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France and Italy, 2004

Yvoire

Yvoire is another walled medieval town, on the French shore of Lake Geneva (or, in French, Lac Leman). It must have an interesting history, but the area inside the walls is given over almost entirely to tourism. Even the tourist bureau has little about its history. But it is a beautiful town, in a lovely position.

Between Semur and Yvoire, we stopped at the Saline Royale (Royal Saltworks) at Arc-et-Senans. This extraordinary building was erected in the mid-eighteenth century to house a saltworks and its workers, on thoroughly paternalistic lines. It was to be a model village full of happy workers.

It was never a great success, mainly because of leaks in the pipeline to carry brine 15km from Salins-les-Bains. The buildings are now used partly as an exhibition centre, and it is a World Heritage site. The architect, Ledoux, was creating amazing bulidings and plans at about the time Captain Cook discovered Australia.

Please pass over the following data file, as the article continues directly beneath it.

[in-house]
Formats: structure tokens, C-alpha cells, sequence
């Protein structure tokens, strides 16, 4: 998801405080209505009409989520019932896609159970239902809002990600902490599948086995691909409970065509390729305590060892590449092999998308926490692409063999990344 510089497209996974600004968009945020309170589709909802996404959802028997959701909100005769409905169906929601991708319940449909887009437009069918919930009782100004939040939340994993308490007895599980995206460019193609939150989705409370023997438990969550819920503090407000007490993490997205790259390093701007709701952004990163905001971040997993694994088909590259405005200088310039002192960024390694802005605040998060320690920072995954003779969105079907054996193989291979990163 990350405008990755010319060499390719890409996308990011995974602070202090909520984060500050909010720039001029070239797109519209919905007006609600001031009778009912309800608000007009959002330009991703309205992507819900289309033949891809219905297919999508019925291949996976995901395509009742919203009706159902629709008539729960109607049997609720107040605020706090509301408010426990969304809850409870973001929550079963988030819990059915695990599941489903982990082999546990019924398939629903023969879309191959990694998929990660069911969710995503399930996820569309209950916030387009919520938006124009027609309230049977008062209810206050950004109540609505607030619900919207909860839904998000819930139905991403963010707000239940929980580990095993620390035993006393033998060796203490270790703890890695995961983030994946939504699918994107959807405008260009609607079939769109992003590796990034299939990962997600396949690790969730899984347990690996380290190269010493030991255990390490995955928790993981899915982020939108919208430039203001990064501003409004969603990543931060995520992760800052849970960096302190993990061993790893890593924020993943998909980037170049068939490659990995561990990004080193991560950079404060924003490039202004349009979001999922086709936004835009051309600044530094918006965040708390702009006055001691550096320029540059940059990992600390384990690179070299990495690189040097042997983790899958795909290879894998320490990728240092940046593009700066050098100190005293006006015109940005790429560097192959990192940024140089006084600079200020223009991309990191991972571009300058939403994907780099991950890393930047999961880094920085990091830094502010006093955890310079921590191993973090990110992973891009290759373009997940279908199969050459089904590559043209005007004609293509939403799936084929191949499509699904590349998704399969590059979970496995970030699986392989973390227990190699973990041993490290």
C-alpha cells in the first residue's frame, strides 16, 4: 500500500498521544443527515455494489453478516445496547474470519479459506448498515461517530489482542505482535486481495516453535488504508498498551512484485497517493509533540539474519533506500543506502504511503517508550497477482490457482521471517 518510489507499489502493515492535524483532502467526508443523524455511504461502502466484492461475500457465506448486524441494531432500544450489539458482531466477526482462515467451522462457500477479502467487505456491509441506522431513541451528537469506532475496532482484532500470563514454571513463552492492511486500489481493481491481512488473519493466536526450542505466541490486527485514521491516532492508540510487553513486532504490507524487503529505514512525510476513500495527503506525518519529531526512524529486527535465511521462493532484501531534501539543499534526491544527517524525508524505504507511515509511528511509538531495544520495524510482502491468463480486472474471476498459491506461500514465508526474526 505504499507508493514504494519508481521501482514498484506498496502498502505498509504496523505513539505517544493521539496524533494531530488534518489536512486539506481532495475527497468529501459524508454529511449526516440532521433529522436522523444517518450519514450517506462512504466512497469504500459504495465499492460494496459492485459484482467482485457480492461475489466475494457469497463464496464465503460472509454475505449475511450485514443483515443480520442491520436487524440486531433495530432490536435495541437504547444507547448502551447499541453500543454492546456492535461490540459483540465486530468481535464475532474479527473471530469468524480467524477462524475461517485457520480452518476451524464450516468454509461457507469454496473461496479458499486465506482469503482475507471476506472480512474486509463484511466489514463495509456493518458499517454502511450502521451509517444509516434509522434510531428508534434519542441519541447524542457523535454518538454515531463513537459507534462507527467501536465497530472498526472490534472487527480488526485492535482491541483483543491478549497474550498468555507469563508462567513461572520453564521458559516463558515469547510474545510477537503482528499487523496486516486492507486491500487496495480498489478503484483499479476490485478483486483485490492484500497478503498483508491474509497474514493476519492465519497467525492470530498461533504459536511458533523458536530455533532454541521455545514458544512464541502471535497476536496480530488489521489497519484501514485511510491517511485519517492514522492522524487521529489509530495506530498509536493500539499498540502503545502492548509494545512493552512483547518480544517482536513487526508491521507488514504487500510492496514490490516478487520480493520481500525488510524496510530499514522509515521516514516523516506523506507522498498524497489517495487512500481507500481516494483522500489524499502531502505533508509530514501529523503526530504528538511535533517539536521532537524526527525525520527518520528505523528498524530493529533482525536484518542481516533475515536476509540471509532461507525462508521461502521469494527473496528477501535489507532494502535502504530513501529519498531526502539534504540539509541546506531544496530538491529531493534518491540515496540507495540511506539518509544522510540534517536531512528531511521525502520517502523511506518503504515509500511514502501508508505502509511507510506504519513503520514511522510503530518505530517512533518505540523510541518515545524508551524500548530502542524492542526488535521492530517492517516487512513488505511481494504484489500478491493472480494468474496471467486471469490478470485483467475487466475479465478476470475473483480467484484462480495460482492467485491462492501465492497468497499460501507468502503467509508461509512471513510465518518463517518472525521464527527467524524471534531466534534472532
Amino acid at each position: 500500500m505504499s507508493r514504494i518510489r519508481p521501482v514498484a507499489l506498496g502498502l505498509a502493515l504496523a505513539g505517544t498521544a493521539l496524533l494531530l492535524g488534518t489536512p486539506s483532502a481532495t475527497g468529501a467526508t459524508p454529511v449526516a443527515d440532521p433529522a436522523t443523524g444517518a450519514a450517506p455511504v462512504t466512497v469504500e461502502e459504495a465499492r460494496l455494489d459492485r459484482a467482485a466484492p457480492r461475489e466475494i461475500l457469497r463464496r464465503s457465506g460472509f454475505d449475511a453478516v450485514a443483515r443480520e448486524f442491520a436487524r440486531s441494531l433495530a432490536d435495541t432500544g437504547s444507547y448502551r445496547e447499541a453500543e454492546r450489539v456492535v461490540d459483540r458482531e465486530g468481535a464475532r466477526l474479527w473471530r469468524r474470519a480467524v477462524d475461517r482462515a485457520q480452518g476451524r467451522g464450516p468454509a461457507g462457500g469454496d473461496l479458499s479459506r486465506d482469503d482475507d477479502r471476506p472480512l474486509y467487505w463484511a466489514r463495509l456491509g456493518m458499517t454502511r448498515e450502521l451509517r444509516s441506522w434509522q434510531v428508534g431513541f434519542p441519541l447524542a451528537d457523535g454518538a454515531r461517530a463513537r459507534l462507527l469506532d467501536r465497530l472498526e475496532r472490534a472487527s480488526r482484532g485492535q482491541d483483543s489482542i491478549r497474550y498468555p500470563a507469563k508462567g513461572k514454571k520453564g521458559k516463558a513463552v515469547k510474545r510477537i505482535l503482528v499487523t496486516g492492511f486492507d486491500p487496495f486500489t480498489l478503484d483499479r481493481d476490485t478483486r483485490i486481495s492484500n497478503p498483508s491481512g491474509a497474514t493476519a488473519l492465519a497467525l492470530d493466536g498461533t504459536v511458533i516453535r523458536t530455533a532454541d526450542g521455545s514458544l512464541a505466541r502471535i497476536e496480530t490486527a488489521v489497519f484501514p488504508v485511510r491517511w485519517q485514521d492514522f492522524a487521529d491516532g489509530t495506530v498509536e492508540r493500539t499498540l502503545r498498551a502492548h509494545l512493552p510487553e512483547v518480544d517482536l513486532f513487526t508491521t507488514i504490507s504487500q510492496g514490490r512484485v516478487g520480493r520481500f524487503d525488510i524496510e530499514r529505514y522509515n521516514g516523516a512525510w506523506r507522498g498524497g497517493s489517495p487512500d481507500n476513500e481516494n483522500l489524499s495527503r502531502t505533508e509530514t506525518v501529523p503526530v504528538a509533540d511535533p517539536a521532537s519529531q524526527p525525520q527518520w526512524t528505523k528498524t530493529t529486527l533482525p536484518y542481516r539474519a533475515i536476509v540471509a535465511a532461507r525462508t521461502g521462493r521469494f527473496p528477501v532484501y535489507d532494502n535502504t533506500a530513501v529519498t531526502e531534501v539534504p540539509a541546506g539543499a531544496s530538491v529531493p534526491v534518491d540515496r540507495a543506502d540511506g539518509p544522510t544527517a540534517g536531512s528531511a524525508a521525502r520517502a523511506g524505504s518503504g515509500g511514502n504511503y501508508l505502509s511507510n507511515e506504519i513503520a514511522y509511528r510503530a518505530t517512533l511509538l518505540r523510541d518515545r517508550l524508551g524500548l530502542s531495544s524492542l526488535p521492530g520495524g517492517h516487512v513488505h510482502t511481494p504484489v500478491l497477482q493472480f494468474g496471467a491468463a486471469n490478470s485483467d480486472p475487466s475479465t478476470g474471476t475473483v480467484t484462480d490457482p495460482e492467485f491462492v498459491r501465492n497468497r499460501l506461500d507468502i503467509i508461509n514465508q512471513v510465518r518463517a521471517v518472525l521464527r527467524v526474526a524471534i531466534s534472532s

In Yvoire, the church has this very decorative steeple. We had more photos of this town on Lynn's new digital camera, but they were all lost when the camera was stolen.

The chateau in Yvoire is still occupied by the same family after hundreds of years. It is not open to the public, but the exterior is very pretty.

 

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This page last modified Sunday, 30 December, 2012 4:12 PM
All photographs copyright © 2004 by Lynn or Nick Booth. No reproduction without written permission.